A decade earlier, Abbott and Costello became movie stars with a pair of World War II military films, "Buck Privates" and "In the Navy." Here Martin and Lewis march in their bootsteps during the Korean War. The plotted and scripted comedy framework for this film may not be anything special, but the Martin and Lewis set pieces remain great. With hindsight, you can see the grounds for the pair's breakup this early in their career. Martin is charming when he's allowed to sing or do a solo bit, but his character is an unsympathetic bully to Lewis' hapless fumbler -- Bud Abbott at his most brutal to poor Costello.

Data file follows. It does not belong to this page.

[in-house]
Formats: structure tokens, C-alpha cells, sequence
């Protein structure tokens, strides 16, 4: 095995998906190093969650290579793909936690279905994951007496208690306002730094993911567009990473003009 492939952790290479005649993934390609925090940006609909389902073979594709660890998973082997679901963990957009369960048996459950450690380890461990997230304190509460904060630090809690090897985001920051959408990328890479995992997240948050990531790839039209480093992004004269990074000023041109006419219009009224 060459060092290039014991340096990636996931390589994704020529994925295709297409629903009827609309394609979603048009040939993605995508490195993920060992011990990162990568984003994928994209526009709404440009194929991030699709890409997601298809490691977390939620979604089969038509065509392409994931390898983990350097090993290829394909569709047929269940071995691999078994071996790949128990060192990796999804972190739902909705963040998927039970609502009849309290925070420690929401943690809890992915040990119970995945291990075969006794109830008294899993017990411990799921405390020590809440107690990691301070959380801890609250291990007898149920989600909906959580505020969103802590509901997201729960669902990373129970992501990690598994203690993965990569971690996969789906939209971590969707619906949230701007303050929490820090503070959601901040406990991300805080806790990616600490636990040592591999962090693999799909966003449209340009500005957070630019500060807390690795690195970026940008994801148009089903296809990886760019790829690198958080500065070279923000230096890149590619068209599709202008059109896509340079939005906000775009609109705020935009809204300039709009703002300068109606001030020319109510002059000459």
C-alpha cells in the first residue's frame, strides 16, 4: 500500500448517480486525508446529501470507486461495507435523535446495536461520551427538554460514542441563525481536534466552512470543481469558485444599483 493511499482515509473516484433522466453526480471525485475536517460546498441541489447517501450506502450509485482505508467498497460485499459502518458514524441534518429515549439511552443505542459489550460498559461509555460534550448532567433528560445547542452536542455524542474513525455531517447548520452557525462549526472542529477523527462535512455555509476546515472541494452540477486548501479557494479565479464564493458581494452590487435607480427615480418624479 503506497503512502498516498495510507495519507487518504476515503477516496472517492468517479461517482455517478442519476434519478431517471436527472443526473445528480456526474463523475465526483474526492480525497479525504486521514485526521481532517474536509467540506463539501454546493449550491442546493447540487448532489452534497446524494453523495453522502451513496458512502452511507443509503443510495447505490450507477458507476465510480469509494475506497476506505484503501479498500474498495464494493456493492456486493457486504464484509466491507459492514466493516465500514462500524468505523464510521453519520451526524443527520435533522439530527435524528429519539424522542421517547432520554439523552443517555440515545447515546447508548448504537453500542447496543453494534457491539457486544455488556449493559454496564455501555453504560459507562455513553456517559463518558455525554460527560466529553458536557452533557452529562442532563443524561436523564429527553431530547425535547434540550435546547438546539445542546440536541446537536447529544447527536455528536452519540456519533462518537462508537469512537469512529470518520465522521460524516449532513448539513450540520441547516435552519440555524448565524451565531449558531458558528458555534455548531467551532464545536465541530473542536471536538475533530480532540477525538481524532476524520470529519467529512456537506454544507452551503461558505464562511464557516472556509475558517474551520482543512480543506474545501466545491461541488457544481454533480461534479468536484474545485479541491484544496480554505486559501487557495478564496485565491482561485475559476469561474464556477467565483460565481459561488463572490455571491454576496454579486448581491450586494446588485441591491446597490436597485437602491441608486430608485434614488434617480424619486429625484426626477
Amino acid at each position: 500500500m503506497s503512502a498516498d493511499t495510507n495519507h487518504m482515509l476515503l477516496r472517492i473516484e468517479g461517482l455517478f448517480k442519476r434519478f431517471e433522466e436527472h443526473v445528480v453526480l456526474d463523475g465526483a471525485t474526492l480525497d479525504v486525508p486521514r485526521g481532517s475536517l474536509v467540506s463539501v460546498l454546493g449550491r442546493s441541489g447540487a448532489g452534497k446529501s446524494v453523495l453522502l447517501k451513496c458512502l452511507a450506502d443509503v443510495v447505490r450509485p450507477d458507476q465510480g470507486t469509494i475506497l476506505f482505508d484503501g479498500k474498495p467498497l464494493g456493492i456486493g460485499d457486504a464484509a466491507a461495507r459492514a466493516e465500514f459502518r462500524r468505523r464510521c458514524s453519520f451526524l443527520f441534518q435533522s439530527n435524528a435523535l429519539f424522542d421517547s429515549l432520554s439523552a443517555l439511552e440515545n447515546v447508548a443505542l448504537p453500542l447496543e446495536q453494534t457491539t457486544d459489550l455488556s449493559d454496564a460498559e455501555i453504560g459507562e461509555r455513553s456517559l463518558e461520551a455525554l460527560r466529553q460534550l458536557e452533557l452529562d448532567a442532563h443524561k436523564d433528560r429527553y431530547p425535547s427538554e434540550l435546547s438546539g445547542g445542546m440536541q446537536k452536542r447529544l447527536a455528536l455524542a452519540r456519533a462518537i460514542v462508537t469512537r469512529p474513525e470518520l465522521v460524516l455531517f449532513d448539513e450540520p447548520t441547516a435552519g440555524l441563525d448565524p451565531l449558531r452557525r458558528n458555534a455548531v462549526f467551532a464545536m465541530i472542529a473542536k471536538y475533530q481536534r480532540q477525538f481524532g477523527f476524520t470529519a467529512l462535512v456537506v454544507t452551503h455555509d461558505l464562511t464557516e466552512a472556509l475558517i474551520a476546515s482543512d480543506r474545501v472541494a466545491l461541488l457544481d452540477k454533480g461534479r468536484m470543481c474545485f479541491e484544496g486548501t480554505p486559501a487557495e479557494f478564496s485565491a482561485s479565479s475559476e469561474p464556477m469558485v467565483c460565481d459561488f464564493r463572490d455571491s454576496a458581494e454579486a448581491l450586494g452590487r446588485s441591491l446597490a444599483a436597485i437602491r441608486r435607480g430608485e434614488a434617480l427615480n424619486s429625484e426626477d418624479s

The glimpses of bits of their stage and radio act, however, are funny -- their byplay before a band; their imitation of Bing Crosby (Martin, of course) and Barry Fitzgerald (Lewis)in "Going My Way"; Lewis in blonde drag (with a hairy chest showing over the v-neck of his dress) singing a husky-voiced torch song to Mike Kellin, and Martin's underplayed double-take and mumbled, "No, couldn't be," as he passes by them.
One special highlight is Polly Bergen in an early brief part as Martin's girlfriend. (The movie's credits read "introducing Polly Bergen," but IMDb lists two previous roles for her, one just a voice part.) This is Bergen before she had an absolutely perfect face with an absolutely perfect nose, but still, as Martin sings "You and Your Beautiful Eyes" to her, she is given a lengthy, star-making closeup in which she smiles and becomes luminous, and her future career is assured.